Editor’s Note: The following contains spoilers for Skinamarink and “Heck”
2022 was the year in which Kyle Edward Ball’s name started circulating around as one of the most promising horror filmmakers when his film Skinamarink began playing in film festivals and making the rounds on TikTok, but his original short film, “Heck,” has been on YouTube since July 2020. This short essentially works as a proof of concept for Skinamarink and already displays so much of what makes that feature film so nightmarish. Like Ball’s feature, “Heck” is a dark, distorted, vague, terrifying, and eerily nostalgic film. The film follows a child after he wakes up in the middle of the night to his mother’s TV blaring, only his mother is nowhere to be found. We spend the majority of the rest of the film sitting with the boy as he kills time until his mom comes to be with him, but until then, he sits alone in his pitch black house. It’s not without its differences though. By most film’s standards, this short film is about as vague as you get, but in comparison to the 2022 movie, this version of the story has a bit more to grasp on to. For fans of Skinamarink, “Heck” is sure to scratch that same itch that the eventual feature would provide.
The Road to ‘Skinamarink’
Kyle Edward Ball grew up obsessed with movies, like most other filmmakers. He went to film school and studied everyone in the game, from Stanley Kubrick to John Waters. Eventually, he would go on to start up his own YouTube channel, Bitesized Nightmares. Here, Ball would take suggested ideas from viewers as inspiration for short films. These short films would do their best to encapsulate exactly what a nightmare feels like, specifically those from viewers’ childhoods. This series of shorts largely inspired and informed Ball’s 30-minute 2020 short film “Heck.”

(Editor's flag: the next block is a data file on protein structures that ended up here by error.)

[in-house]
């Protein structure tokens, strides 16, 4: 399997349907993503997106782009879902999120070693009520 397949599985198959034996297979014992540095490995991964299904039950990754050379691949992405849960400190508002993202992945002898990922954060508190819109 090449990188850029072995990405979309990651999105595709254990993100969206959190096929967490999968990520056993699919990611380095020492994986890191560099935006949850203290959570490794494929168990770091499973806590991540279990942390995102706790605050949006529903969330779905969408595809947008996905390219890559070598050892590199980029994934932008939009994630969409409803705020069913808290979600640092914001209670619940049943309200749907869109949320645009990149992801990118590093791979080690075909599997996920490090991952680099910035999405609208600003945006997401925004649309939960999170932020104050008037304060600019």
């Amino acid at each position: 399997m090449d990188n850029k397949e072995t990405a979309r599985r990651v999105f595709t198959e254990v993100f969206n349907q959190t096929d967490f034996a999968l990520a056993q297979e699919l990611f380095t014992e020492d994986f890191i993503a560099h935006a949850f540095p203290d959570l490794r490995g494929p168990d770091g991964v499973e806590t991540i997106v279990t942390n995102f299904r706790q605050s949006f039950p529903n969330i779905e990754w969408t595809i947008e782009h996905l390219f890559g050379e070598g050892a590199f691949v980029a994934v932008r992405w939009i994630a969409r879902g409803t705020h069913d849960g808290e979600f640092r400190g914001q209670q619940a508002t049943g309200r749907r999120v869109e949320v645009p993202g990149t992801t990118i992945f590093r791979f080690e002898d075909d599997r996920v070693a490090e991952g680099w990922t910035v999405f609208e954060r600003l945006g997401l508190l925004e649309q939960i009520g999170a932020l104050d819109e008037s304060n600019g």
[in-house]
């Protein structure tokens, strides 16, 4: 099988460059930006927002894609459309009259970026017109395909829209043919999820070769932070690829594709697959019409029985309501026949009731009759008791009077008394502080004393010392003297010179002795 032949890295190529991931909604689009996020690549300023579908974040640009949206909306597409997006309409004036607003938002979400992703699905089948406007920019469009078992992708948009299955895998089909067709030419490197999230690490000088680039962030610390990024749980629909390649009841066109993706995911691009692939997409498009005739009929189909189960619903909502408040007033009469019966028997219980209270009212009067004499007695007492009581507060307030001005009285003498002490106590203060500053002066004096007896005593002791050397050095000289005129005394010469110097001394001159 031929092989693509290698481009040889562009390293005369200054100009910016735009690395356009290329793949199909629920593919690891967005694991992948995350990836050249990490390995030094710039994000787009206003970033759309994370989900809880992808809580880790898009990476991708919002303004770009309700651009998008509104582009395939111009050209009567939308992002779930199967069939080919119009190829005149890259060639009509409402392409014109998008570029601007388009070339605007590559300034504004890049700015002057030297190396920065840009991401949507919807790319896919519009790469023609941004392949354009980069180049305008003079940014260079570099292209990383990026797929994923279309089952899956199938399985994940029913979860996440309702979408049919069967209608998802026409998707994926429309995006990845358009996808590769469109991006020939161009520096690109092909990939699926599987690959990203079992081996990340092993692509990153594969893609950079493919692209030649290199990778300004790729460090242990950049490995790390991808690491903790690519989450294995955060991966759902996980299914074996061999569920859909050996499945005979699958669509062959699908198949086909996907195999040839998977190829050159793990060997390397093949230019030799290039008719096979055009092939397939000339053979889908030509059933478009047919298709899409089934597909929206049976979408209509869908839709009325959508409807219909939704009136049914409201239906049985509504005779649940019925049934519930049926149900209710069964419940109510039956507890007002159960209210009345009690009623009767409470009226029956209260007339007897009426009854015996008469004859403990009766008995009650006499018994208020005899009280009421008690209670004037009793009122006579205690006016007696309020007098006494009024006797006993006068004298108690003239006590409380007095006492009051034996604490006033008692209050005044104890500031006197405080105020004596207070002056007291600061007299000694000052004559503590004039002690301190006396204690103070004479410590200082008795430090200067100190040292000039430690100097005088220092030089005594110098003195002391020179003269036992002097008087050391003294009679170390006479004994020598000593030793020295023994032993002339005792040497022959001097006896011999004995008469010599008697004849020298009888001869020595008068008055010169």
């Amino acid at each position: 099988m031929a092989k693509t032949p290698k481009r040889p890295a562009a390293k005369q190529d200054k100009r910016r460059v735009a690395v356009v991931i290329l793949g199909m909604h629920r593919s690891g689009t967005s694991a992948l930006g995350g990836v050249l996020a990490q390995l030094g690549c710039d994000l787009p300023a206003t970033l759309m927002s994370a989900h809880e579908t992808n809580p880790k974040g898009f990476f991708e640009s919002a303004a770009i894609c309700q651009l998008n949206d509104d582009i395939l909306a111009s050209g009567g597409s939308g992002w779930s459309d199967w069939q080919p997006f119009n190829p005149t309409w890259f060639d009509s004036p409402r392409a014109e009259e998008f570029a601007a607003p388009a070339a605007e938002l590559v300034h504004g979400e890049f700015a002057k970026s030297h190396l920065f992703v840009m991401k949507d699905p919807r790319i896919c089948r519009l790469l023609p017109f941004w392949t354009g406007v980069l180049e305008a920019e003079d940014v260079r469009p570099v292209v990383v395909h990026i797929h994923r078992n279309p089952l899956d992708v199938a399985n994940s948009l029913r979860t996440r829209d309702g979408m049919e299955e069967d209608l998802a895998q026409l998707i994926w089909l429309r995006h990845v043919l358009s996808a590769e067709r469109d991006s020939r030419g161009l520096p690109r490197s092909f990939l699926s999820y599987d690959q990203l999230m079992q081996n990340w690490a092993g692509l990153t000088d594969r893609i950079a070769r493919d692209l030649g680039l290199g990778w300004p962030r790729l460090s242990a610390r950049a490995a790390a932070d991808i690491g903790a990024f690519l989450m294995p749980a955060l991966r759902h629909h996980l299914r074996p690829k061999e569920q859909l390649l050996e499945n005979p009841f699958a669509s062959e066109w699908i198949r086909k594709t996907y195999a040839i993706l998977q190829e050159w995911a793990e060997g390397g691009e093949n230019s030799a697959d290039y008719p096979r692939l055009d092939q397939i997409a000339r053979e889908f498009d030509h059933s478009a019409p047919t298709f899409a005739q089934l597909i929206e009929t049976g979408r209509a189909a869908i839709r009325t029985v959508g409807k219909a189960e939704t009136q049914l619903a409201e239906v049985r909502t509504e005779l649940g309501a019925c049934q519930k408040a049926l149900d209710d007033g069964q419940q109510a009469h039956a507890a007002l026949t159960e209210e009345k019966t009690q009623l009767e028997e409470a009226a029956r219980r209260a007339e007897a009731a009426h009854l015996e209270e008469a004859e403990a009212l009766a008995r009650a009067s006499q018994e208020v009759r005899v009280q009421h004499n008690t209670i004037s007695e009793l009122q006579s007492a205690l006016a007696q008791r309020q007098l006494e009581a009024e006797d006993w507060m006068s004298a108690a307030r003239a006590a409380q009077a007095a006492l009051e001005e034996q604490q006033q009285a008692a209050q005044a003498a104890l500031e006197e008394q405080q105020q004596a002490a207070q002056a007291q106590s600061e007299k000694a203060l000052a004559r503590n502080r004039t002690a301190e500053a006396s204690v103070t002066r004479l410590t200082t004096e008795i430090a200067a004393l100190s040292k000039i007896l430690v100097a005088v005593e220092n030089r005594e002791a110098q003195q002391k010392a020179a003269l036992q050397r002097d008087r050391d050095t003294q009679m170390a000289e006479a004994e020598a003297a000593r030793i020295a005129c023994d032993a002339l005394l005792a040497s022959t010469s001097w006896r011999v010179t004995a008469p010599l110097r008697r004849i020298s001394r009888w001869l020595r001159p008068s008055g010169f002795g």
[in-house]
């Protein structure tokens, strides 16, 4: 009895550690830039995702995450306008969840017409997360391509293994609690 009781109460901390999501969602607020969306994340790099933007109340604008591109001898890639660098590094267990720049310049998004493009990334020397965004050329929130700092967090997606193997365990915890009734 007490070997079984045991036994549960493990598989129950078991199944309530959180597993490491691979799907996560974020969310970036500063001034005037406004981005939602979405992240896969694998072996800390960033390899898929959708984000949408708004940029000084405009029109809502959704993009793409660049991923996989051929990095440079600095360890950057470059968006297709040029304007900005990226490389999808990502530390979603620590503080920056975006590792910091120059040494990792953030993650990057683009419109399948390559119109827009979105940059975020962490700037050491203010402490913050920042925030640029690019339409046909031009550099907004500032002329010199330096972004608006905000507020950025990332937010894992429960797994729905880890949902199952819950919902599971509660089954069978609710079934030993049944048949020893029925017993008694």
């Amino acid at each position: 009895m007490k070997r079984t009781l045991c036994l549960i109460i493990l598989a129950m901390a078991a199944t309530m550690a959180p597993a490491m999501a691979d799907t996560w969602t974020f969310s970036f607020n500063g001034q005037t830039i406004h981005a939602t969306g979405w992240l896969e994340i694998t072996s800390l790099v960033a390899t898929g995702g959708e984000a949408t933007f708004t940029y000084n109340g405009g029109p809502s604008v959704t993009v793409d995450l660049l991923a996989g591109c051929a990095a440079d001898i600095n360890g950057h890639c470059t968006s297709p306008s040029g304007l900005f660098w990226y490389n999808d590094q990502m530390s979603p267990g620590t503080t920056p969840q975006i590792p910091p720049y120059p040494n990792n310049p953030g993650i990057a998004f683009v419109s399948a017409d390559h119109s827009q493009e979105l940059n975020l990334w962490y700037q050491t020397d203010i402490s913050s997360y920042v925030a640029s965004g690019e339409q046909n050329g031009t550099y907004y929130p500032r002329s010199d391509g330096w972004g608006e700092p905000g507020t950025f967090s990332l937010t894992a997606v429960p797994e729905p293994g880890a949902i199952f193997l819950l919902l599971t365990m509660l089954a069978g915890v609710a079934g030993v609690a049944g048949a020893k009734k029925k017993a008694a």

“Heck” is a perfect 30-minute representation of a nightmare. It’s just long enough to invest viewers and put them under its hypnotic trance, while not being so long as to potentially alienate those watching. The film is a darkly lit (that’s an understatement), quiet, slow burn that hardly unfolds at all – and that is meant in the best way possible. “Heck” is what one might call uneventful, but that’s what’s so great about it. The film is so repetitive that, like the child in it, you feel caught in the awful limbo of the film’s world. We sit and watch TV with the child, play with toys, look around in the dark, and call for mom, only for nothing to change. We, the audience and the child, are left to just keep doing the same thing until something changes, until somebody or something shakes things up… yet, nothing happens, and it rocks. With a 30-minute runtime, this keeps things comfortable enough to where you don’t feel like you’re losing it too much waiting for something wild to happen, a characteristic that has challenged some audiences with Skinamarink.
“Heck” truly is the 30-minute prototype of Skinamarink. Making a short version of a feature is a common practice for filmmakers to take when trying to get people to invest in their film. This way, those with money can see what exactly a filmmaker is planning on bringing to the big screen, then decide whether or not the film is worth taking a gamble on financially. Seeing that Skinamarink only cost $15,000, it shouldn’t have taken too many people to get on board with Ball’s short. For those that did watch “Heck” and ended up investing, they must have been grateful to see that the finished project very much so remains in the same language as the original film.
The Similarities Between ‘Heck’ and ‘Skinamarink’